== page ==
The final regulations apply for plan years beginning on or after Jan. 1, 2015. However, the 2013 proposed regulations provided that the 90-day waiting period limit would apply for plan years beginning on or after Jan. 1, 2014. Thus, for plan years beginning in 2014, the Departments will consider compliance with either the 2013 proposed regulations or the final regulations to constitute compliance with the 90-day waiting period limit requirement.
Health Care Reform is up and running. This brief document explains how groups such as employees of large companies, children with pre-existing conditions and the elderly will be affected by the health care reform legislation. Helpful quick hit for those with questions.
Read the article here: HCR-What Does It Mean For You
The U.S. government has announced that the employer mandate, one of the most significant portions of the Affordable Care Act (ACA), will not be enforced until 2015.
Under the provision, companies with 50 or more full-time employees would have faced fines of up to $3,000 per employee if they didn’t offer their employees affordable health insurance.
The one year delay is designed to accomplish two goals:
- Allow the government to consider ways to simplify the new reporting requirements consistent with the law
- Provide time to adapt health coverage and reporting systems while employers are moving forward with offering affordable coverage to their employees
Click here for more information directly from the Treasury Department’s website.
Health care reform brings preventative care benefits at no cost to you. What is covered? Find out here! Healthcare.gov
California was the first state to create a health benefit exchange following the passage of federal health care law. Covered California is charged with creating a new insurance marketplace in which individuals and small businesses can get access to health insurance. With coverage starting in 2014, Covered California will help individuals compare and choose a health plan that works best for their health needs and budget.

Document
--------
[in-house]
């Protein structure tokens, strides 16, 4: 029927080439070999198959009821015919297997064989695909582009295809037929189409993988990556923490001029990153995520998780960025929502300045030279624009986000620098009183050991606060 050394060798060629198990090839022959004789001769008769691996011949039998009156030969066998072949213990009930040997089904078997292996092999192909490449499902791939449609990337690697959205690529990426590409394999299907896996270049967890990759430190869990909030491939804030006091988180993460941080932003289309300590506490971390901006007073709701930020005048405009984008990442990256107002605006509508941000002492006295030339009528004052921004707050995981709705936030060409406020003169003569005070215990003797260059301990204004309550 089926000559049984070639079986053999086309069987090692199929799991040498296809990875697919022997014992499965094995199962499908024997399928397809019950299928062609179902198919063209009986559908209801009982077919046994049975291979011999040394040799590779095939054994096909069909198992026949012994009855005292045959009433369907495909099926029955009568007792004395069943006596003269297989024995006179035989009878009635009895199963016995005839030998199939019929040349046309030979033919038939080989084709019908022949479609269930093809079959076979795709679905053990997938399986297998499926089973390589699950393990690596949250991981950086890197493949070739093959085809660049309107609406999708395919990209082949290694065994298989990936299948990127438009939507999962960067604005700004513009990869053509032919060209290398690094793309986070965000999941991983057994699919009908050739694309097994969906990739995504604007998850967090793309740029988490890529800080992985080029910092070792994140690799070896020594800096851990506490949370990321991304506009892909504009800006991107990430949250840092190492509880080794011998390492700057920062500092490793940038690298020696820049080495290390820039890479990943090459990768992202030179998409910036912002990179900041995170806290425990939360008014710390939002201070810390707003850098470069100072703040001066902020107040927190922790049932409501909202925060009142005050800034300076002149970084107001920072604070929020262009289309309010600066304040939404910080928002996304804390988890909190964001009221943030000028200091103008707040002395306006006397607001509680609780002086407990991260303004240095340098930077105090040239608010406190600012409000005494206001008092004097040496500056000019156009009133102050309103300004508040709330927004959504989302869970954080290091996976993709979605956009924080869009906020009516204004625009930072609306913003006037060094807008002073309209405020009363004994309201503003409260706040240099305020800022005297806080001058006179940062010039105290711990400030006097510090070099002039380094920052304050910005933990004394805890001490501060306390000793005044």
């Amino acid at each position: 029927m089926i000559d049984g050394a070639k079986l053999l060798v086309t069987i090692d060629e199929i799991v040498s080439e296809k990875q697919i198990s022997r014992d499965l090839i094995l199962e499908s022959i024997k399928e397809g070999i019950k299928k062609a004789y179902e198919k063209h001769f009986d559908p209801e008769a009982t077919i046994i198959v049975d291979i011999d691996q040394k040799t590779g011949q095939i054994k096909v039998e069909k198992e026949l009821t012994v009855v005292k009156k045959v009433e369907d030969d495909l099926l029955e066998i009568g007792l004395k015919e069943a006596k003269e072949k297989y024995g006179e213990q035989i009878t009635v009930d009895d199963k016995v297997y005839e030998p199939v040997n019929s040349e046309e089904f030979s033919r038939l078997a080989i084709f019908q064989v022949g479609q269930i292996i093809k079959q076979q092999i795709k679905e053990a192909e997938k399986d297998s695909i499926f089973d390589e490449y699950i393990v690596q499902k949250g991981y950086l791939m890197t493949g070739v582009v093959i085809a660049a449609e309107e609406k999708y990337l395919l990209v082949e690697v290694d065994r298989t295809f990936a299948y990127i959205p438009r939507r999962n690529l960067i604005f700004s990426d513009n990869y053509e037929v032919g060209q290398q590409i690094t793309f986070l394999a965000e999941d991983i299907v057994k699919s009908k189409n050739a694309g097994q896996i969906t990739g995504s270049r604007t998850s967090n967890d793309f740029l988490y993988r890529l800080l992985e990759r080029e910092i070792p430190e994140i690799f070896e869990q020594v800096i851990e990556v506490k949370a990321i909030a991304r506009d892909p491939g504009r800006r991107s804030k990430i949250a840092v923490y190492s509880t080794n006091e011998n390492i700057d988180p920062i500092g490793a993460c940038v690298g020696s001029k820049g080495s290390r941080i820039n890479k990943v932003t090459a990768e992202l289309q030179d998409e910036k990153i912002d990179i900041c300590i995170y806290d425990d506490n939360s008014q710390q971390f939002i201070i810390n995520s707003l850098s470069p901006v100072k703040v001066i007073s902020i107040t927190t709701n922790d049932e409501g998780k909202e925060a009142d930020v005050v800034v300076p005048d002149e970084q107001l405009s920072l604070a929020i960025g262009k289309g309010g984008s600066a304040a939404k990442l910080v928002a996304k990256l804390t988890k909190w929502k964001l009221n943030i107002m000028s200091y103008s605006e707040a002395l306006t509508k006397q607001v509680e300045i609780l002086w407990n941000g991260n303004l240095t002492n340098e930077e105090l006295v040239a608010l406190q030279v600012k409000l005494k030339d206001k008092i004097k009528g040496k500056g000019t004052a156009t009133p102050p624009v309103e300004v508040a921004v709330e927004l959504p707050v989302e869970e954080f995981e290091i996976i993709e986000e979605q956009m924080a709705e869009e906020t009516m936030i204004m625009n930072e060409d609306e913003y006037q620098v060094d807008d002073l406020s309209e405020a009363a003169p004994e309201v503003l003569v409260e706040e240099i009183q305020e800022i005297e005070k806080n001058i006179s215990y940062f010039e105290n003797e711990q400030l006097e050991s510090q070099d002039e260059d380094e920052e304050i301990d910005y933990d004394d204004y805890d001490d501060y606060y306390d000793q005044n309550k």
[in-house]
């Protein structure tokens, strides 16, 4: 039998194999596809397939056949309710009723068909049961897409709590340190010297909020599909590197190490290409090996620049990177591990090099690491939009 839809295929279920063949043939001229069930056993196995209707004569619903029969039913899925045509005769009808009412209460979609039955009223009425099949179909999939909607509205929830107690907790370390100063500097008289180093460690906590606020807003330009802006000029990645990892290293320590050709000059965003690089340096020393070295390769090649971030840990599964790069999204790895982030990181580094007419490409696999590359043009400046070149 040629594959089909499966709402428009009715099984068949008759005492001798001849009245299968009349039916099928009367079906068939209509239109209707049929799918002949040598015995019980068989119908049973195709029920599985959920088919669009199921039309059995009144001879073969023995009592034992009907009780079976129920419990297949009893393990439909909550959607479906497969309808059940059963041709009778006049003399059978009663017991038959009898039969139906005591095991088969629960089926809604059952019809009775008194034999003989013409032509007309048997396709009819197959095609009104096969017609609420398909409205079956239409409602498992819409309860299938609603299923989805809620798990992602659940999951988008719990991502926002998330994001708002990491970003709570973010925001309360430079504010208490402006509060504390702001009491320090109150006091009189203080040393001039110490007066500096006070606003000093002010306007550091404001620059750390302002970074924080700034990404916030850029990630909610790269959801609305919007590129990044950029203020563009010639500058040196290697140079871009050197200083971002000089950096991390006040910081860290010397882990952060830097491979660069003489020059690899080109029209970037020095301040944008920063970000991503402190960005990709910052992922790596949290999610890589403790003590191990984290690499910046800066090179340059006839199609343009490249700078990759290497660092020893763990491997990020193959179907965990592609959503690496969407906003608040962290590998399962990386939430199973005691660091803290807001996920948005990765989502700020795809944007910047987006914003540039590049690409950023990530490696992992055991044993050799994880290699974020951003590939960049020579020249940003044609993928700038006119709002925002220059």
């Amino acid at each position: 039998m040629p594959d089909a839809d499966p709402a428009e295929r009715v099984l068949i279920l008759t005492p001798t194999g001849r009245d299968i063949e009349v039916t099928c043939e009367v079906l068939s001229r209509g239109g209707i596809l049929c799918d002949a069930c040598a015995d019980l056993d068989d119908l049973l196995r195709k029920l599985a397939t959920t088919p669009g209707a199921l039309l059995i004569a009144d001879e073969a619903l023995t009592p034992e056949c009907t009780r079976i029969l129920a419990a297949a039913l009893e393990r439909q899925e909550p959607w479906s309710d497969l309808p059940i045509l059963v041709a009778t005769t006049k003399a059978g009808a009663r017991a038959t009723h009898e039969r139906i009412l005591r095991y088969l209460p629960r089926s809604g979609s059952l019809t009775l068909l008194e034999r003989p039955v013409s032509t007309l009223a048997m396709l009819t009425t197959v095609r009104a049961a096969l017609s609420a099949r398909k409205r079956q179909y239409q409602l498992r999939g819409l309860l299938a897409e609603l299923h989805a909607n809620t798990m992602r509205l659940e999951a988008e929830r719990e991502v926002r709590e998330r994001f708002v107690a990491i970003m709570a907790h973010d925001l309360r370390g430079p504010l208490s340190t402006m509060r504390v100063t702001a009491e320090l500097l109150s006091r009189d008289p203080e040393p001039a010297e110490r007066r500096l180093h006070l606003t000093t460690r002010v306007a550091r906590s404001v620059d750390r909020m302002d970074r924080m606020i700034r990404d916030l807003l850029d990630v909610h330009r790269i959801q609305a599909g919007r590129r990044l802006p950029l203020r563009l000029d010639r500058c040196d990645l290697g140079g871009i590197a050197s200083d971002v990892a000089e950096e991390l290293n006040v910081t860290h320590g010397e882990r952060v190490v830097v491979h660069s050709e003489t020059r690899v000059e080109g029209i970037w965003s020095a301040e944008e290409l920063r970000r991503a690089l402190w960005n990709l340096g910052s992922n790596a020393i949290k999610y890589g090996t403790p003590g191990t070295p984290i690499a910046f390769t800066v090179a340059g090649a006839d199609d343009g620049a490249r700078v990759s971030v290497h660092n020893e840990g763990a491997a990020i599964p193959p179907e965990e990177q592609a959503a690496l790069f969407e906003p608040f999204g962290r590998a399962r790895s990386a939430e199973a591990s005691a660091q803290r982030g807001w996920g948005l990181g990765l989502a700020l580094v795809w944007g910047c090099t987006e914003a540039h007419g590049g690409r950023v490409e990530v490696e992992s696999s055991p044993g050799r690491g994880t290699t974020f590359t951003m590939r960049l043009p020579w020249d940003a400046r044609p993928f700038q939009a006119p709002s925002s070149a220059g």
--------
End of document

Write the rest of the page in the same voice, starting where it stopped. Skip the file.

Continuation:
To view the full booklet detailing Covered California, click here: CC Health Plans Booklet
A 3-page press release is available here: COVERED CA-HealthPlans
The high-level presentation is available here: Covered California HP Announcement
Per the PPACA, employers covered by the Fair Labor Standards Act (FLSA) are required to provide a notice to employees about the state’s health insurance exchanges. Originally, the deadline for offering the exchange notice was March 1, 2013. However, on May 8, 2013, the Department of Labor issued a technical release extending the date to October 1, 2013.
The notice must be provided in writing in a manner calculated to be understood by the average employee. It may be provided by first-class mail. Alternatively, it may be provided electronfically if the requirements of the Department of Labor’s electronic disclosure safe harbor at 29 CFR 2520.104b-1 are met.
There is no requirement to obtain an employee’s signature; however, an employer may want to track delivery and receipt of the notice.
The model notice is available here: Model Notice